The real estate generation gap
I’m a baby boomer and proud of it. My generation has essentially controlled the economy from the day we were born and will continue to do so until the day all 76 million of us go to the great beyond. We have influenced everything from baby food to the Dow Jones average, but perhaps the area we have been most influential is in the housing market.
There is, however, just one little glitch in my generation’s powerful real estate position. It’s starting to appear that Generation X that is supposed to buy our homes either doesn’t want to or isn’t able to. This real estate generation gap is starting to be obvious as baby boomers who are nearing retirement age are looking to sell their homes. The problem is many of these homes are either not what Generation X buyers want, even if they’re at a stage in their careers when it’s time to purchase a home.
Baby boomers’ typical real estate cycle was to start out with a modest first home to raise a family, upgrade to a new and/or larger house, and then as retirement nears, to relocate or move to a smaller home. In addition, negatively impacting boomers’ ability to sell and move on is that many of their move-up homes were purchased during the expansion of the 1990s, when home values were experiencing double or triple annual appreciation.
As a consequence of this growth, many boomers are in the unfortunate position of either selling at a discounted price or not being able to sell at all. Further complicating the real estate generation gap is that many boomers were planning to either partially or fully fund their retirement with the equity in their homes, leaving a lot of boomers literally holding the bag that is their property.
There is some good news, however, on the real estate front that could help baby boomers. The national October home prices rose 6.3 percent compared to a year ago. This is the largest yearly gain since July 2006, indicating signs of a comeback in the market. The number of home sales has also increased on a year-over-year basis by 6.3 percent for October 2012 compared to October 2011.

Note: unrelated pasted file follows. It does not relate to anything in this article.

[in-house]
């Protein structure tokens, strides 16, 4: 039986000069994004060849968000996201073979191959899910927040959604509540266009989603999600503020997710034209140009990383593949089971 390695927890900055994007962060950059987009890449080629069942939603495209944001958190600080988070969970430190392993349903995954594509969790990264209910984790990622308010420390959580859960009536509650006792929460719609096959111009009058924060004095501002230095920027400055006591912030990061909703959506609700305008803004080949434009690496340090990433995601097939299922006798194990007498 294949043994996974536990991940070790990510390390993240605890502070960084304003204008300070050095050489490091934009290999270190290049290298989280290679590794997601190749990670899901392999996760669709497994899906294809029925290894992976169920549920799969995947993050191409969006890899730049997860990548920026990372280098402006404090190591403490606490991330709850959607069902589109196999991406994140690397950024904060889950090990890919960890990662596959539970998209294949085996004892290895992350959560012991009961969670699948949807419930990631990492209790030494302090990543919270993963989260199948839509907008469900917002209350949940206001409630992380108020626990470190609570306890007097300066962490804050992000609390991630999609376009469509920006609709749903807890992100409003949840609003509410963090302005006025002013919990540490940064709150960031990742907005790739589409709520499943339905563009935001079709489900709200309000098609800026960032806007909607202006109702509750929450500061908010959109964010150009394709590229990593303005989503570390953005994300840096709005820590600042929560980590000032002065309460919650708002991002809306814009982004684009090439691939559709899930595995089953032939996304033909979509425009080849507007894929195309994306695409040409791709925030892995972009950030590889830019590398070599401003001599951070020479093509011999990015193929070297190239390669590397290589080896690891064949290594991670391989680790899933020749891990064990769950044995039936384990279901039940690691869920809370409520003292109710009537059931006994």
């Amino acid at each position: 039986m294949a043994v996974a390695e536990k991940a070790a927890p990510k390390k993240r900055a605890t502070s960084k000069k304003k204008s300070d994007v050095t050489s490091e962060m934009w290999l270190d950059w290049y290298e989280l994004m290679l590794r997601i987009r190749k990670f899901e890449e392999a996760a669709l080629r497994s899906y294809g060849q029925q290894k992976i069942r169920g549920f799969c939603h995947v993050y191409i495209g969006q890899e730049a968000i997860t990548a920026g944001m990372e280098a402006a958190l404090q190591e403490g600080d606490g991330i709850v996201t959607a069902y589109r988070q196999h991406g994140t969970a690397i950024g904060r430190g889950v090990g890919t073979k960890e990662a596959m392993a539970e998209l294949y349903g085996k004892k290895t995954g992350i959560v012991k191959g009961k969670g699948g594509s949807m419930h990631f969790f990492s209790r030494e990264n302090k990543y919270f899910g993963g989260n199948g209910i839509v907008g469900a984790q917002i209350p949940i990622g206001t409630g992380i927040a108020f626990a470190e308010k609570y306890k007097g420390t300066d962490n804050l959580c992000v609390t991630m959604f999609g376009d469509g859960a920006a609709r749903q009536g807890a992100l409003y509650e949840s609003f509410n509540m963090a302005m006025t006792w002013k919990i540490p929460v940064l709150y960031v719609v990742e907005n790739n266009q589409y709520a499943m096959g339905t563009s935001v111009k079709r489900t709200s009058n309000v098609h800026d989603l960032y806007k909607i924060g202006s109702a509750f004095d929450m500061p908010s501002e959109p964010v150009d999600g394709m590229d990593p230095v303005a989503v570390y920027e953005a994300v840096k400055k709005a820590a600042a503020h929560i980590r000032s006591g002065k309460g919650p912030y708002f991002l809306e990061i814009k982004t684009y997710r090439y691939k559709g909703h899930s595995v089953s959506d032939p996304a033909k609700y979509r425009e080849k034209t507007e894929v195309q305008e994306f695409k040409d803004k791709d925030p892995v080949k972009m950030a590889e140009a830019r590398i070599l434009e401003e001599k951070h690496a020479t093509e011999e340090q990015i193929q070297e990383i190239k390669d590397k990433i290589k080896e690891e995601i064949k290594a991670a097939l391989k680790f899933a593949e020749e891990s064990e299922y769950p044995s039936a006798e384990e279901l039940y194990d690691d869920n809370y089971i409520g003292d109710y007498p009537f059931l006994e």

This trend is reflected across the country with 45 states reporting rising values in October, which is up from 43 the previous month. Also the 100 large metro areas that are routinely analyzed showed only 17 reporting a price decline. The National Association of Realtors credits a combination of low inventory, low interest rates and high cost rentals resulting in a high level of demand for housing. The one thing limiting even more progress continues to be overly tight mortgage qualifying standards.
Locally the North Port-Bradenton-Sarasota home prices including distressed sales increased by 8.2 percent in October 2012 from October 2011. When CoreLogic, a real estate analysis company, compared October 2012 to September 2012 in the same area, the increase in sale prices was 3.2 percent.
The housing market could very well be the one area where the boomers have out smarted themselves. If there’s no market for a product you want to sell, it doesn’t much matter what its worth to you. That being said, many of those lucky Baby Boomers, who have the ability to move on with their retirement, will be looking at areas like Anna Maria Island where the market is booming with baby boomers.